Casey Kelly stood in a darkened hallway off the San Diego Padres’ clubhouse last week and extended his damaged right arm to a visitor offering sympathy. “Sports,” Kelly said, gamely, with a smile and a shrug.

Kelly, 23, a promising right-hander, had just returned to spring training from San Diego, where tests had revealed microtears in the ulnar collateral ligament of his right elbow. Kelly had tried to fix his soreness through an off-season of rest and rehabilitation, but is now headed for reconstructive elbow surgery. Yes, major injuries are a hazard of sports.

But pitching injuries, in particular, have been vexing for Kelly’s team, which envisioned a rotation built around pitchers who have not stayed healthy. Kelly could become the fourth Padres pitcher to have Tommy John surgery in the last year. Another, Andrew Cashner, missed time with a strained muscle last season and narrowly avoided disaster in December when a friend sliced his right thumb with a knife in a hunting accident.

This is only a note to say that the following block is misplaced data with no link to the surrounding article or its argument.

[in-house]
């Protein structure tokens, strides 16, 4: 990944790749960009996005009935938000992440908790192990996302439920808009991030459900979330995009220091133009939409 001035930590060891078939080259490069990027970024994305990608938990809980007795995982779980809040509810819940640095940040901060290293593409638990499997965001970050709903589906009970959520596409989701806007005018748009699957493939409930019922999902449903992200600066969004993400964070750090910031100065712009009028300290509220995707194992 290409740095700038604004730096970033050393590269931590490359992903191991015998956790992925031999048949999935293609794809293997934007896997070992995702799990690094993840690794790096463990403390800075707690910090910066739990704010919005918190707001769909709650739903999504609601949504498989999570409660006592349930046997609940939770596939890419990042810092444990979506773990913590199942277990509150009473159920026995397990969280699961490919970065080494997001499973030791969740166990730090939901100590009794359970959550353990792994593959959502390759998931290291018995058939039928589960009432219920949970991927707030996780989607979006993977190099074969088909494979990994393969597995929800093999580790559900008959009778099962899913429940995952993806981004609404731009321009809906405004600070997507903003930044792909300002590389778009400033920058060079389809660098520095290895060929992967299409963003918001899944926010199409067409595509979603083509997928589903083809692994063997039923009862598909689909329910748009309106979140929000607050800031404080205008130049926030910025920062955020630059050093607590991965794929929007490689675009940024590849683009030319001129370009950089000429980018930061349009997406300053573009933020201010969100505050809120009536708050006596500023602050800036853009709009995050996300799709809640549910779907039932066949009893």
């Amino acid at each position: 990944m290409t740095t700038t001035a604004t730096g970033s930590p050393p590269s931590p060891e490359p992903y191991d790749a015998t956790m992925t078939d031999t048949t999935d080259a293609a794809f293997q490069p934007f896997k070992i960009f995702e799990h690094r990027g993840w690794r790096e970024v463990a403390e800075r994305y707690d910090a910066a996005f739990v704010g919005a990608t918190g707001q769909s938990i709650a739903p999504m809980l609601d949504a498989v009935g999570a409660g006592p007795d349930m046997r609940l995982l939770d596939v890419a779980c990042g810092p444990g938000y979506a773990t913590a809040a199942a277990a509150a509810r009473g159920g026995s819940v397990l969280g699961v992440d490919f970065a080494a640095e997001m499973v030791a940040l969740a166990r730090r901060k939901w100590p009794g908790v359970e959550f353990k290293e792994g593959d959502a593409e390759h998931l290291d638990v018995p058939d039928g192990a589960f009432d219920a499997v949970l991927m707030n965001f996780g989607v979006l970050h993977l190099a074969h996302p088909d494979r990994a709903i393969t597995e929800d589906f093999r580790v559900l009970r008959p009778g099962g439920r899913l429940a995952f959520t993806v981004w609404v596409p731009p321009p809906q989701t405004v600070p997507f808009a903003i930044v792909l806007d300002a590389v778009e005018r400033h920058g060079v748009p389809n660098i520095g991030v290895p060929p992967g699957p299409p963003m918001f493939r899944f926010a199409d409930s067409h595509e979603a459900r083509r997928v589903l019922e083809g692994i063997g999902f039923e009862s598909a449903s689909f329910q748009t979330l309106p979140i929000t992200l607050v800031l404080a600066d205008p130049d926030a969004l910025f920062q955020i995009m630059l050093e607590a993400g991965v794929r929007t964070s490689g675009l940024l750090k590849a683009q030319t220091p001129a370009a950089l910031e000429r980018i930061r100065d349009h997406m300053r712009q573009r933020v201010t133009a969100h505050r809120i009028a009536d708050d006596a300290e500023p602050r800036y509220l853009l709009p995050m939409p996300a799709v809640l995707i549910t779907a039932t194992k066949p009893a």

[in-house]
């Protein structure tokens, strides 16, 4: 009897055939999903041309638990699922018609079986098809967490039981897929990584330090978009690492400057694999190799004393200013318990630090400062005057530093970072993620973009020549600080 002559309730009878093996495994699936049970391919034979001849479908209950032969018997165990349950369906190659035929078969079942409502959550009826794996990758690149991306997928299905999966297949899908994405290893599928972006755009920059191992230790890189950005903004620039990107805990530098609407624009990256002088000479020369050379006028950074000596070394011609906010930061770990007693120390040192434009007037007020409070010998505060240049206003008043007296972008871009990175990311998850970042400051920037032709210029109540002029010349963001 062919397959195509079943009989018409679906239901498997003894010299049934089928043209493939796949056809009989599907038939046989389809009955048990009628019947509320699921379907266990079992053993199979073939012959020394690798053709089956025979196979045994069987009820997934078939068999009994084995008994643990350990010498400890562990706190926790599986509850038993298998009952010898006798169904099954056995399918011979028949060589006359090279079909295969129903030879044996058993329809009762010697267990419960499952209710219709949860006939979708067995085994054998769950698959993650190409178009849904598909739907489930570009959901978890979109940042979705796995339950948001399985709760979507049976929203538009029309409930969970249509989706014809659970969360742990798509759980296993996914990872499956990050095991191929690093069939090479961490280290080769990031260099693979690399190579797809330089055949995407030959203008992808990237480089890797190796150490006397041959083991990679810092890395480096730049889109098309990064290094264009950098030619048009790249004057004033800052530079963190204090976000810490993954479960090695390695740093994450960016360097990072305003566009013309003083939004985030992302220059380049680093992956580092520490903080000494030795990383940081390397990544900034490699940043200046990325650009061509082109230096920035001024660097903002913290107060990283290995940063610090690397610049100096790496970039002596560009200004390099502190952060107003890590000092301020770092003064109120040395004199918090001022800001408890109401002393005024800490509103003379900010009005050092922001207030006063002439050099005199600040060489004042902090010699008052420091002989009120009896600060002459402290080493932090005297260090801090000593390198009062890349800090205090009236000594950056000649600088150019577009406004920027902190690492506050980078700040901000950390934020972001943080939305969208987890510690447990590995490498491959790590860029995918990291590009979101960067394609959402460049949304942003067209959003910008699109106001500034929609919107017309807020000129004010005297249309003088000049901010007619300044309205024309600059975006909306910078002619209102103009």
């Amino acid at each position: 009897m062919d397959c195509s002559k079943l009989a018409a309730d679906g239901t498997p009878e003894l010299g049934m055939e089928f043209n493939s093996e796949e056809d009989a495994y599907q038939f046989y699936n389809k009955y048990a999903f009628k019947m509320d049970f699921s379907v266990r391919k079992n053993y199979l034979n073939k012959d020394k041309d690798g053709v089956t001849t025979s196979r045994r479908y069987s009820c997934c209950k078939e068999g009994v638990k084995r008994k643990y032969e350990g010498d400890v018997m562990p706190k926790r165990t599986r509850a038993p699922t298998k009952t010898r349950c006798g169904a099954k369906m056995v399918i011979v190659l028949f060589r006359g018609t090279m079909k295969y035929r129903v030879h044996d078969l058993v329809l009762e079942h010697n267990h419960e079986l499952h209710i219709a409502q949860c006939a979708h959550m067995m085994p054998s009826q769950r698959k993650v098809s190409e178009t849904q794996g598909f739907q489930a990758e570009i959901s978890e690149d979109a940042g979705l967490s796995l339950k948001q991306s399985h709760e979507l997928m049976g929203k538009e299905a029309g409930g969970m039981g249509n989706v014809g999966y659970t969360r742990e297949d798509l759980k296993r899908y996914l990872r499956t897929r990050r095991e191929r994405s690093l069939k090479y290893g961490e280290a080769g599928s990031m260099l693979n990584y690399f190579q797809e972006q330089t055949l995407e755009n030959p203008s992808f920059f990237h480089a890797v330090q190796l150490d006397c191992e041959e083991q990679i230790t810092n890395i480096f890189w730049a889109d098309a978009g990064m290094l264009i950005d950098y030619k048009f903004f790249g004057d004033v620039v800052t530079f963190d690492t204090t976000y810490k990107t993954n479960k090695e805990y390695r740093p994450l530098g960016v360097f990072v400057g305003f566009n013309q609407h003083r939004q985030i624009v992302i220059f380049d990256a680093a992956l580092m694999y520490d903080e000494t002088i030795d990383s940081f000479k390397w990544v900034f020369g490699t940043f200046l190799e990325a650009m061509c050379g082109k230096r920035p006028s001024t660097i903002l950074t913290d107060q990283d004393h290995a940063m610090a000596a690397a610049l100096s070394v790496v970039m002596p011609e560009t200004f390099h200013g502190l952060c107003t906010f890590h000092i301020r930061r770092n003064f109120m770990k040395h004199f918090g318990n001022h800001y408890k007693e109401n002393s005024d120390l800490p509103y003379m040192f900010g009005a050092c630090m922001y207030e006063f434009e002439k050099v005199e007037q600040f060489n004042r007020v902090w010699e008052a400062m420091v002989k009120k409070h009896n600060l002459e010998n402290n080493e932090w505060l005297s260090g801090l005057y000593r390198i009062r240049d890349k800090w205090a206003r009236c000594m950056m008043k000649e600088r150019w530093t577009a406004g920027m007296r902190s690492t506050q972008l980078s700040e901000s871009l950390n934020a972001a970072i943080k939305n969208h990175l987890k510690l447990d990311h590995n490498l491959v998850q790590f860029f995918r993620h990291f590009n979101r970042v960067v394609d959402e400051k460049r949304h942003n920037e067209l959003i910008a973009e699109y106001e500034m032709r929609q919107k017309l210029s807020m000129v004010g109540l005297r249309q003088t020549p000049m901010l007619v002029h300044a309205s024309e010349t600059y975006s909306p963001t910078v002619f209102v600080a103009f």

He worked in meat processing and taxidermy for five years, “so I’ve cleaned animals my whole life,” said Cashner, a proud Texan. “I usually don’t clean animals with another person, but this time I just happened to. There’s nobody better with a knife than me.”

Few are better with a fastball, either. Cashner averaged 97.7 miles an hour with his fastball in 2012, although he worked just 461/3 innings for the Padres. General Manager Josh Byrnes said Cashner would be limited this season to 130 to 150 innings.

The Padres’ last winning season was 2010, when they lost a playoff spot on the season’s final day. That off-season, they traded their best player, first baseman Adrian Gonzalez, to Boston for a package including Kelly and first baseman Anthony Rizzo. After a year, Byrnes flipped Rizzo to the Chicago Cubs for Cashner.